How do you lead/influence/motivate/cajole/force others to move in the direction you choose or achieve a necessary goal, large or small?
That question is the basis for yards of books and megabytes of content, but in spite of all that I thought I’d add my 2 bits to the total.
My 2 bits is found in 2 words: vested self-interest (VSI).
Over the years, I’ve found vested self-interest to be not only the most powerful people motivator around, but also one of the least expensive, since the cost is mainly from the effort to learn what it is for each person.
Contrary to what a lot of people think money isn’t always in first place. If it were, then companies wouldn’t lose talent to other companies offering the same or even lower pay.
Just as it’s an error to always assume that dollars will do it, you can’t assume that what turns on one turns on all. Hot buttons are as individual as your people are and don’t always involve tangibles.
As a manager, it’s up to you to discover each of your people’s hot buttons, i.e., what really turns them on, and then find a way to satisfy it in return for what you want in performance, innovation, etc.
Taking the time to learn what the buttons are allows you to power your team as never before, which, in turn, gives you the ability to satisfy your own.
Remembering that generalities are always dangerous, here are some of the most common hot buttons
- public recognition – not just for big things, but for the small—it is the everyday wins that power most people’s working lives;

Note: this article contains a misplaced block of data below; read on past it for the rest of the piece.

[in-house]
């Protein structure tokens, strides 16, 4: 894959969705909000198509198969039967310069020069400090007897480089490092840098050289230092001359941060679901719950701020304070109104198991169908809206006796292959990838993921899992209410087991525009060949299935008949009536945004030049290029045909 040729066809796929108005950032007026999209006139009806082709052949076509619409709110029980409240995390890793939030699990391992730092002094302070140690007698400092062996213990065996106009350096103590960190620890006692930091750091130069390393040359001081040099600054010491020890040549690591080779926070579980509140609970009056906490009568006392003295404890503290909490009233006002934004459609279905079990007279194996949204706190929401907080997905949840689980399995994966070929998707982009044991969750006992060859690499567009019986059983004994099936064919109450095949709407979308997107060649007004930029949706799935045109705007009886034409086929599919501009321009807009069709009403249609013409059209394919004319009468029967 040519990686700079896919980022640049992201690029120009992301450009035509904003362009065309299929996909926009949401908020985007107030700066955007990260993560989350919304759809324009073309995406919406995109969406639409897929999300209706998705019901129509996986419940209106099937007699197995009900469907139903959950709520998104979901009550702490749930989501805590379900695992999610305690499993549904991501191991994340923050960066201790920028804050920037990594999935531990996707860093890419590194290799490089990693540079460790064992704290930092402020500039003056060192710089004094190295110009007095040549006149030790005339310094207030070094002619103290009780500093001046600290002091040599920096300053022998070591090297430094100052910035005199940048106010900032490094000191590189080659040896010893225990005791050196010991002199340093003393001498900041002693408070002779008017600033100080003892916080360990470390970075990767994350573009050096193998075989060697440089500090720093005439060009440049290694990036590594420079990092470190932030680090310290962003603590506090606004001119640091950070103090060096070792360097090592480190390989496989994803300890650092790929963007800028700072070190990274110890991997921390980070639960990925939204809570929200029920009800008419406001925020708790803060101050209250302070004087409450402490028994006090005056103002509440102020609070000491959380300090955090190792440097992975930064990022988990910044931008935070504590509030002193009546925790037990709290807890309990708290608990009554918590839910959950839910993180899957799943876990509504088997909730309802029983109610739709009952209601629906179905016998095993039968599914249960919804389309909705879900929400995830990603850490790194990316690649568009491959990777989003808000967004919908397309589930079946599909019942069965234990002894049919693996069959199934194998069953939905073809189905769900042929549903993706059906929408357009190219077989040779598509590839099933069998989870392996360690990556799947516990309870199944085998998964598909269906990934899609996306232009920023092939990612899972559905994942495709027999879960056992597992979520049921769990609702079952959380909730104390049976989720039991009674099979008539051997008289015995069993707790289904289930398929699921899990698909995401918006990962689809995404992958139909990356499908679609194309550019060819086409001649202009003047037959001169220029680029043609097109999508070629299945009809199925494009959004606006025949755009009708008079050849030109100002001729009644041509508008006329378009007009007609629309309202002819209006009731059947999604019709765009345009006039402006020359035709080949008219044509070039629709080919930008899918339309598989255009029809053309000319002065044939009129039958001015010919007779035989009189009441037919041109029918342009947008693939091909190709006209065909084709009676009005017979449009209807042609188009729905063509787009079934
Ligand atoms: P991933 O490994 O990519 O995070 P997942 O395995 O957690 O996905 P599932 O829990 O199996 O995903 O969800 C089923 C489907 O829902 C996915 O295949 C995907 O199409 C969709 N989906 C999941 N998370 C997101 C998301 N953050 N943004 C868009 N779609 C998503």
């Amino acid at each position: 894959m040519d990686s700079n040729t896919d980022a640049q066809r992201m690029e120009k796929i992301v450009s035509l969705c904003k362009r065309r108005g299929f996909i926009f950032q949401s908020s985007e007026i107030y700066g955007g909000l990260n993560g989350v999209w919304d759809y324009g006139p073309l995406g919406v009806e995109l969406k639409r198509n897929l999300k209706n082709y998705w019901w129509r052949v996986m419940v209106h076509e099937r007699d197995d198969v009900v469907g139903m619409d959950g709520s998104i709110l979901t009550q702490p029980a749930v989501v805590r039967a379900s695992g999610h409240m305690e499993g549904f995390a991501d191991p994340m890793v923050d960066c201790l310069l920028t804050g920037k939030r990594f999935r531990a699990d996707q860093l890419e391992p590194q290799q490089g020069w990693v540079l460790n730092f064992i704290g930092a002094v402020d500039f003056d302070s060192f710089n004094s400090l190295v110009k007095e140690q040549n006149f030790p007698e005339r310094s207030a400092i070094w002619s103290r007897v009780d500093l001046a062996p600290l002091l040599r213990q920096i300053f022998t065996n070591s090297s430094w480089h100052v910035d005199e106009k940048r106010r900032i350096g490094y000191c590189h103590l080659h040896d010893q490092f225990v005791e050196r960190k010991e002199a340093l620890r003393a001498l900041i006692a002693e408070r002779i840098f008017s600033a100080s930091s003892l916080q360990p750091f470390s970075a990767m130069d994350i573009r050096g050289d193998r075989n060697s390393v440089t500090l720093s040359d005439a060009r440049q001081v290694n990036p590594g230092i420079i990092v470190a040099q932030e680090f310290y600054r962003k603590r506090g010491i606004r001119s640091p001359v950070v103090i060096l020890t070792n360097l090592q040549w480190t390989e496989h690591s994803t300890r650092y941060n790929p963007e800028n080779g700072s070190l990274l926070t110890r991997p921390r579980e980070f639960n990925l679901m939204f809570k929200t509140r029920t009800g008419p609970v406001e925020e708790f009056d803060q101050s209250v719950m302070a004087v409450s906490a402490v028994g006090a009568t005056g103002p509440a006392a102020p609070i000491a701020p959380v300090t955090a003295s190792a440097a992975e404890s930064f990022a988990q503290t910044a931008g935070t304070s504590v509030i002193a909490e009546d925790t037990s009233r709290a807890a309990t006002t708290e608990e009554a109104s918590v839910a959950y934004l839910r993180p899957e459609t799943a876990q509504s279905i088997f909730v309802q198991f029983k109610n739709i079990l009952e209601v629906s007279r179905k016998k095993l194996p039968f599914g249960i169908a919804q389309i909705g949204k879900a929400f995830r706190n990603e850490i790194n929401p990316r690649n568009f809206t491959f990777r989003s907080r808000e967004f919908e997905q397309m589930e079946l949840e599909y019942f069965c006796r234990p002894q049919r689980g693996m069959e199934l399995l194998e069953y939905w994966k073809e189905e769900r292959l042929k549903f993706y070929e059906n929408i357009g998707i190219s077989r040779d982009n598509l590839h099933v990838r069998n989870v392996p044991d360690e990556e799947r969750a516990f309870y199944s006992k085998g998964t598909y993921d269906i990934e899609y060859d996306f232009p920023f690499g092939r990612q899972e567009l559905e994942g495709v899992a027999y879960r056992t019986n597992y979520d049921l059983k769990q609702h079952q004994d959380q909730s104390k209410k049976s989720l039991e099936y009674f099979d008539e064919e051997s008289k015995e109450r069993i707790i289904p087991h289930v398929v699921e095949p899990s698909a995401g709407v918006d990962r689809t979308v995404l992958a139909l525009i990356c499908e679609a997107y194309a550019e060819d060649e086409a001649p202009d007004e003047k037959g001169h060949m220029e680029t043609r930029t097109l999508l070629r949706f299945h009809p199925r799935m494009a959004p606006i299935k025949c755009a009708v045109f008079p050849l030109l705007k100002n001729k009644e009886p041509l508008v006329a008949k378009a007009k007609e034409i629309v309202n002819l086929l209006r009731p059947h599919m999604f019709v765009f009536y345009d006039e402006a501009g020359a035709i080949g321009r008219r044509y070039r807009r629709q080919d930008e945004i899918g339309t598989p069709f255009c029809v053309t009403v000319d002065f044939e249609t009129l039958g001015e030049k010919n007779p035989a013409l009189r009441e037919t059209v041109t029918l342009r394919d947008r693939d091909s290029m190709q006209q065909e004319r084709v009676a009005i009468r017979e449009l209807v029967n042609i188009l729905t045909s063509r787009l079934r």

- strokes – a few words here, a compliment there, doesn’t take much time, but be warned, people aren’t stupid, if your comments are lip-service only they will know and respond accordingly;
- giving back – supported or encouraged volunteer programs, leave day banks, etc.;
- making a difference – internally and/or externally; and
- growing/stretching – the opportunity to do something new, learn new skills, etc.
Obviously, money is still a motivator, but it’s not always big bucks, it’s more that the amount is relevant to the accomplishment and logical relative to the company’s circumstances.
And it doesn’t need to be “new” money; it can be a different way to cut a current pie. For example, I get many queries from senior execs asking for exotic approaches and detailed how-to’s for implementing cultural and other intangible changes that often require encouraging (and at times, coercing) their managerial staff into actually doing them.
The most successful method I’ve found is as simple as one, two, three.
- Carefully define, in a quantifiable manner, what you want done (not “increase retention,” but “reduce turnover by X%”).
- Include these well-quantified goals in the managers’ annual objectives. (This is not a variation of MBO.)
- Make it clear to your managers that they will be evaluated on these goals and that the evaluation will impact their annual reviews and compensation.
Vested self-interest will do the rest.
Please join me Thursday to see VSI in action.
Image credit: steve heath on flickr